Forensic Anthropology Book Launched at The Faculty of Health Sciences

December 13, 2013 (PRLEAP.COM) Education News
Johannesburg, South Africa - Deputy Minister of Health, Dr Gwen Ramokgopa, celebrated the launch of the latest edition of The Human Skeleton in Forensic Medicine authored by Prof Maryna Steyn, a physical anthropologist and the Director of Forensic Anthropology Research Centre, based at the University of Pretoria's Faculty of Health Sciences. She co-authored the book with Mehmet Yasar Işcan from the University of Istanbul, Turkey. The book details discussions on crime scene investigation including excavation techniques and determination of time since death as well as skeletal analysis.

The first edition of the book was published by Prof Wilton Marion Krogman from the United States of America in 1960. The book was based on the notes he published in the FBI Law Enforcement Bulletin in 1939 and it served as a guide to the identification of human skeletal material. The second edition of the book followed in 1986 by Prof Krogman and Prof M.Y. Iscan. By then there were few books on the subject of forensic anthropology and it became the gold standard in the field of skeletal identification.

Twenty seven years later, a third edition of the book is produced by Profs Mehmet Iscan and Maryna Steyn, reflecting the developments in the field in the last quarter of the century. In the current edition, existing chapters have all been thoroughly revised. They bring readers up to date with the current concepts of skeletal age; determination of sex; assessment of ancestry; calculation of stature; superimposition and restoration of physiognomy. The book features a chapter on trauma analysis which came as a result of new developments in science, and also a chapter on bone pathology which elucidates the main pathological conditions that can be recognised during the skeletal identification process. DNA analysis from bones is also featured in the book.

There is a new dimension of the book pertinent to modern forensic technology, featuring forensic analysis of the living. This dimension is not so well developed in South Africa and it entails photo identification of the perpetrator who participated in the crime, as well as age estimation.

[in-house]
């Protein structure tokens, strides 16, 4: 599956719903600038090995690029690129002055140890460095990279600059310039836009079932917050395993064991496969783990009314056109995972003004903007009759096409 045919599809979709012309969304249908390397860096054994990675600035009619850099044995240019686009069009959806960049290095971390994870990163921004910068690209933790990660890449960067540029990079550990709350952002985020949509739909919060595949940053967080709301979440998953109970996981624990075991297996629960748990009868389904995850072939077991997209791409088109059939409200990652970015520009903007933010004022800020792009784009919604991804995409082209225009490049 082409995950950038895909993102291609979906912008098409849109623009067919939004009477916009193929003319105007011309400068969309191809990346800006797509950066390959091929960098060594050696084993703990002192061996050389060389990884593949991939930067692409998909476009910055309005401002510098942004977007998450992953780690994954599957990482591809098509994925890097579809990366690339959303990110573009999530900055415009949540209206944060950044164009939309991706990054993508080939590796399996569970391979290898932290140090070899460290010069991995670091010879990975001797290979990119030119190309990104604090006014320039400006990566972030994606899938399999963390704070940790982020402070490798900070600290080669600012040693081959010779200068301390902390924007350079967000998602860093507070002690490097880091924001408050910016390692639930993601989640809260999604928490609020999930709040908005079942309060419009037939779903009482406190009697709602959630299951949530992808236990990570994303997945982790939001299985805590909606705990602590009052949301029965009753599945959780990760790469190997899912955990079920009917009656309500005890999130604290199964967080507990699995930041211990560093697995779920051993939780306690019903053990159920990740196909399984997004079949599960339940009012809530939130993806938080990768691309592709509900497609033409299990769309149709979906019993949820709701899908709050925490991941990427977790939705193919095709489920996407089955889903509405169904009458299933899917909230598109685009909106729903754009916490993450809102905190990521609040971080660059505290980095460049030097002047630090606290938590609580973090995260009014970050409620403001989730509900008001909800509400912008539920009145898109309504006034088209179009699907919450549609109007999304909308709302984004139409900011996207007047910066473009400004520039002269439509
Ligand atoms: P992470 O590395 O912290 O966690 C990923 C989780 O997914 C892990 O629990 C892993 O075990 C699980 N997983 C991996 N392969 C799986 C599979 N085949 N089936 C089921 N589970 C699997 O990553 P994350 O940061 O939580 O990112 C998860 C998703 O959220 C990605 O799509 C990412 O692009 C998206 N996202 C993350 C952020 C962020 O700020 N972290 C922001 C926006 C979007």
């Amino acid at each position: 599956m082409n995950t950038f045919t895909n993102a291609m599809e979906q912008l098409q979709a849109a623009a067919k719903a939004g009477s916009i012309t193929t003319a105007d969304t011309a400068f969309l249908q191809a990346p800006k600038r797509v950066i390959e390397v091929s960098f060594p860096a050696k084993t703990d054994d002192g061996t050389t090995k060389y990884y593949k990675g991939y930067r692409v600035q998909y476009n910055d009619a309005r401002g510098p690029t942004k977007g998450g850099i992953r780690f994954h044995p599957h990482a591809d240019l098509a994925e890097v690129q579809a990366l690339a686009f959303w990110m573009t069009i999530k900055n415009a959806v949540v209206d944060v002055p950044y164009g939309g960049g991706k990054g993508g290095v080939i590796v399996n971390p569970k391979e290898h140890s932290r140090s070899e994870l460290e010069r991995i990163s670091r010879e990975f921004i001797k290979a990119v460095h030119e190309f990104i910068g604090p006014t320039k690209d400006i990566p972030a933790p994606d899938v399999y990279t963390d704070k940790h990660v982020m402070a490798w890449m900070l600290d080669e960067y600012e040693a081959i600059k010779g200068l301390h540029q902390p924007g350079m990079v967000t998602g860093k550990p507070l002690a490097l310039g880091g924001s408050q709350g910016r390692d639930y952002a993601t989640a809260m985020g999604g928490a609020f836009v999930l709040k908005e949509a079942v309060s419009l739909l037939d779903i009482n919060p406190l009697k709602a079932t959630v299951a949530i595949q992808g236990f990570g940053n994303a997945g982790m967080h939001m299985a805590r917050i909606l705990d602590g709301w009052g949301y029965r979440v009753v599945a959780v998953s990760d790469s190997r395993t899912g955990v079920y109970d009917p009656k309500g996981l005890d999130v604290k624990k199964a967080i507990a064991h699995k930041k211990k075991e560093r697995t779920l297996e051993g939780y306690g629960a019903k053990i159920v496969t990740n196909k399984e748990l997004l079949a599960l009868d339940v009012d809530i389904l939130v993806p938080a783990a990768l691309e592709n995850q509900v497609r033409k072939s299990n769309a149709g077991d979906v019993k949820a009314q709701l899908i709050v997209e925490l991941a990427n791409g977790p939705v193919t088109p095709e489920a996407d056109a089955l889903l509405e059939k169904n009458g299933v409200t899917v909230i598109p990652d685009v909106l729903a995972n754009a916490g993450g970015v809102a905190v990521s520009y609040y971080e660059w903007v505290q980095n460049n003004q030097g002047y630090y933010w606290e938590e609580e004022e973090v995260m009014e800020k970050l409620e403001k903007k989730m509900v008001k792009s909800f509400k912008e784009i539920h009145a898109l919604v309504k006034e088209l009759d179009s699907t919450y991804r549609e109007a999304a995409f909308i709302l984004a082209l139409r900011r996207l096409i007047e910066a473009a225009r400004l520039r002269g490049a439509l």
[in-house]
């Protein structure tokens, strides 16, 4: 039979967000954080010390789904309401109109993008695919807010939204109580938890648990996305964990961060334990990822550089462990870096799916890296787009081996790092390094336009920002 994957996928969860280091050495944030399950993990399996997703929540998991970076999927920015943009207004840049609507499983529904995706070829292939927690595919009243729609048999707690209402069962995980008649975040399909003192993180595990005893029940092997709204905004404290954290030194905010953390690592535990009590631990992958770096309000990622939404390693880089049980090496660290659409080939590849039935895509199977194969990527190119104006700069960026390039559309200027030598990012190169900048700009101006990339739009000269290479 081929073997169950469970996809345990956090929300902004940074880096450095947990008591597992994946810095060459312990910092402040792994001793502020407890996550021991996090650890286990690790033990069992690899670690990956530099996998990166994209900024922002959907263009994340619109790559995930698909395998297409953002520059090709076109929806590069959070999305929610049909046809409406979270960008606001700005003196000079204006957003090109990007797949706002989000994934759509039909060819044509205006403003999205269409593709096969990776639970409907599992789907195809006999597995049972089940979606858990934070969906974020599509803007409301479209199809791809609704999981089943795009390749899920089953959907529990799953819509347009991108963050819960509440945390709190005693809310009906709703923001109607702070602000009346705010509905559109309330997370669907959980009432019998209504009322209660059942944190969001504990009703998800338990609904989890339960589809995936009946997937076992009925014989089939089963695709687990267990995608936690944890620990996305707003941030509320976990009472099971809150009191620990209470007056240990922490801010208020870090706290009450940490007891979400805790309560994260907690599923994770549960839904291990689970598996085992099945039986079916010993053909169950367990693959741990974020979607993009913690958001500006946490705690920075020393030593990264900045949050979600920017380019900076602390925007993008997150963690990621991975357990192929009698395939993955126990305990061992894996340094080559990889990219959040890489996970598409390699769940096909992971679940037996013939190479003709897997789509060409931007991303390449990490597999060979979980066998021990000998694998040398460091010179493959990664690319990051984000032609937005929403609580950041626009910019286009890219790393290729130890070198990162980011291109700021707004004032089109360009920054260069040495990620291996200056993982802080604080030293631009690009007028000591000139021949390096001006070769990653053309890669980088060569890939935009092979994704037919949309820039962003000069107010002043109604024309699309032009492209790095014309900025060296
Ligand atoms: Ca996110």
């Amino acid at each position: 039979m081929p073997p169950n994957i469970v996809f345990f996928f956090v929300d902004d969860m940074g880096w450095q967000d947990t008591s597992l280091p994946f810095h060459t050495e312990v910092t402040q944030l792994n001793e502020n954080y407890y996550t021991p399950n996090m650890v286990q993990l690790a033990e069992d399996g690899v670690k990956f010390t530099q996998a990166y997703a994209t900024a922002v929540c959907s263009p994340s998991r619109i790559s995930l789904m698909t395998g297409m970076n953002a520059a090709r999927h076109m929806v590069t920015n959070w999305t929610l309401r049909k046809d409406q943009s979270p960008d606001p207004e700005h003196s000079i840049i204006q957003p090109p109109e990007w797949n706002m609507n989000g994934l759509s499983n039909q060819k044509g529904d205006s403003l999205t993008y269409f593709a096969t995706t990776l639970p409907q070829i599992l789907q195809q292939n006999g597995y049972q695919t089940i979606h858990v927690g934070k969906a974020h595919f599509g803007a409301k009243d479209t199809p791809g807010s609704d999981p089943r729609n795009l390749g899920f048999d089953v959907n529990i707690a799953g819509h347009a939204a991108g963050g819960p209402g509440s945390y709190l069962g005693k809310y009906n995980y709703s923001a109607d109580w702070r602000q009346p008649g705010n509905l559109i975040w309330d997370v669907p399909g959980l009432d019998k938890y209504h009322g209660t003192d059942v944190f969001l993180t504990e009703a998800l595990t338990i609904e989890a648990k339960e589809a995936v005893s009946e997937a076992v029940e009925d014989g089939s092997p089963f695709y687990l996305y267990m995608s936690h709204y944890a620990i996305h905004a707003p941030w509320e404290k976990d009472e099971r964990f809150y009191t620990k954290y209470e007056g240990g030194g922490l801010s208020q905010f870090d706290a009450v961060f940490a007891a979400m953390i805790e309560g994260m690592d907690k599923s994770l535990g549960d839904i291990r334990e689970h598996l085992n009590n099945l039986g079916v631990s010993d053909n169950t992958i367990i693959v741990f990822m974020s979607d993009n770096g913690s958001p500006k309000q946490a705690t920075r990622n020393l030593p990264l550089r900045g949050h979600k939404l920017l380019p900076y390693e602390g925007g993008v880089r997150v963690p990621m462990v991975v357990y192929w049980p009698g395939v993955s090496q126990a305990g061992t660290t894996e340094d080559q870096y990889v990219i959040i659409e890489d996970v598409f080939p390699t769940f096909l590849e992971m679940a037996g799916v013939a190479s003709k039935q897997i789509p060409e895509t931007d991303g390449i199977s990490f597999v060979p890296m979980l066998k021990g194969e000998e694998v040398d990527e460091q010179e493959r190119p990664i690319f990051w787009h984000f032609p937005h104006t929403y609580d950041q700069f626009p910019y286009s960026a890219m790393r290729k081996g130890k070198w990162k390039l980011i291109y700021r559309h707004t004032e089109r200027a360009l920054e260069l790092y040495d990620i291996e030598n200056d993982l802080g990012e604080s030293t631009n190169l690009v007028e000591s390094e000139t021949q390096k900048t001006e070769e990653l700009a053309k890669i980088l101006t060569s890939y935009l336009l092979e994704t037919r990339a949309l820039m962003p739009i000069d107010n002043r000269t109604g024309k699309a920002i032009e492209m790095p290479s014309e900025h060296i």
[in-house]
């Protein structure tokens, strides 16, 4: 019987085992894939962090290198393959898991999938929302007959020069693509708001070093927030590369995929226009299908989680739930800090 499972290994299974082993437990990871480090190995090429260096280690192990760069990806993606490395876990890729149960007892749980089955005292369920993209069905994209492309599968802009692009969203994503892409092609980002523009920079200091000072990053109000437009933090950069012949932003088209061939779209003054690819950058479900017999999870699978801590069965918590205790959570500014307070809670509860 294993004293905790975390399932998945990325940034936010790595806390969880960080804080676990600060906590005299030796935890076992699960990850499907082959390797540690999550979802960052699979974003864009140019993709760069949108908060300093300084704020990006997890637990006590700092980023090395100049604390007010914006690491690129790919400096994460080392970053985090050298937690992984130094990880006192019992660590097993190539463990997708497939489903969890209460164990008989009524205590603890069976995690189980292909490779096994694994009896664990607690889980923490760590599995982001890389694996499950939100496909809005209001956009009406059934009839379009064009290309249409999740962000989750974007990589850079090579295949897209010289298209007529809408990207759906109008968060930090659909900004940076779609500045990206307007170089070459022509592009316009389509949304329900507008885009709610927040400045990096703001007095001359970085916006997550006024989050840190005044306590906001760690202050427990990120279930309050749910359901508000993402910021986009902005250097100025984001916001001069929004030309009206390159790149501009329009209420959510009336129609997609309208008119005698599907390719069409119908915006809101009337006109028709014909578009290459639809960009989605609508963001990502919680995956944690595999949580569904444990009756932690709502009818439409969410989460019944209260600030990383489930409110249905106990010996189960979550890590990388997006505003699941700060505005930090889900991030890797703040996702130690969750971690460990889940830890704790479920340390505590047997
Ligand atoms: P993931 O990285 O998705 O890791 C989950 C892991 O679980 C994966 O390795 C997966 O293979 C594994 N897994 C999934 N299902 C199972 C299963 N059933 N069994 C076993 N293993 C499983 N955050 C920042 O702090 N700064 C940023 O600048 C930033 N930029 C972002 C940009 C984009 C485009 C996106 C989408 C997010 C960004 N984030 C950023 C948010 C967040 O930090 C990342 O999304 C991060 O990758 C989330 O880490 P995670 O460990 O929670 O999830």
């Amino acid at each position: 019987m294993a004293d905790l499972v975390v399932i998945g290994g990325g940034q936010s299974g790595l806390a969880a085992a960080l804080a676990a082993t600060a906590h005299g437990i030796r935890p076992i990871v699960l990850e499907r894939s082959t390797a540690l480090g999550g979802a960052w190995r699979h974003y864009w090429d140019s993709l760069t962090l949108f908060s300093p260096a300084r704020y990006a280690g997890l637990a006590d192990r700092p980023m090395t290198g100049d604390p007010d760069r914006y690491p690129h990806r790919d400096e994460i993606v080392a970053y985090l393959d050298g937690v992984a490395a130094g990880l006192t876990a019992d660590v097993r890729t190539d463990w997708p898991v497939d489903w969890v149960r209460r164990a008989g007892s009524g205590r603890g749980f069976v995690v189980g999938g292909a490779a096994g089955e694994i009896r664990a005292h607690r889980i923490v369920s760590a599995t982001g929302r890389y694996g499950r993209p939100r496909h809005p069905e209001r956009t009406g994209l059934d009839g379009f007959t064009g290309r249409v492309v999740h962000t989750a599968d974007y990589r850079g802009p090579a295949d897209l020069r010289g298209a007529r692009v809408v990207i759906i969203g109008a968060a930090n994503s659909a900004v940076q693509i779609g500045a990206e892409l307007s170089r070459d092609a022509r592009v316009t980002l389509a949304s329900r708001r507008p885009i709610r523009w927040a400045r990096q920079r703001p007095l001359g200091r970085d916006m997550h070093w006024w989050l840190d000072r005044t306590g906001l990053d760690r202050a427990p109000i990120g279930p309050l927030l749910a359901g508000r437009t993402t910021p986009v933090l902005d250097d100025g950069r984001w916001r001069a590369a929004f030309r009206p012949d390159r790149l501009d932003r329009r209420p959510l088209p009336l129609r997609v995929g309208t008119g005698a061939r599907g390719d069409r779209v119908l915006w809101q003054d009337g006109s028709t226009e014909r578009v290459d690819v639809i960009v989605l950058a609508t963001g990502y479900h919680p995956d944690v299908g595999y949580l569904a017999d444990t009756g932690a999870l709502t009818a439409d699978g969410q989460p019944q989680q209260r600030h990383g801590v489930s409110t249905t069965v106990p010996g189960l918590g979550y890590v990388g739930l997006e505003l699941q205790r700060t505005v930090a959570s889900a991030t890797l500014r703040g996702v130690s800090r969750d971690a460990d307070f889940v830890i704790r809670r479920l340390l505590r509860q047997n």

Prof Maryna Steyn described the book as a standard in the field of forensic anthropology with a South African flavour (because of its local case studies). "Although the book consists of many South African case studies emanating from my experience, we attempted to give it a global perspective, for example where we outlined standards to estimate stature I included data for every continent in the world. The book is also more of a reference text for post-graduate studies in the field of forensic anthropology and pathology," said Prof Steyn.

The Deputy Minister of Health, Dr Gwen Ramokgopa, said the launch of the book is significant not only because of its historic nature, but for research and academia as well as a demonstration of the world-class capabilities of the South African scientists. Deputy Minister Ramokgopa said that forensic pathology and anthropology contributes vastly towards justice in the country.

"There have been advances in forensic pathology and forensic anthropology involving the analysis of medical evidence to produce objective information for use in the legal system. We acknowledged the fact that affirming the importance of forensic medicine is part of celebrating a new era of justice and of recognising the right to dignity for all humanity whether they are alive or have passed on," she said.

Deputy Minister Ramokgopa cherished the fact that the book is based on the experiences of South Africa. "We can be proud of the fact that the knowledge that we have acquired in South Africa, and the understanding and the interface between medicine and justice we have gathered over the years can be at the service of the world and also beneficial to future generations as they explore in science," she said.

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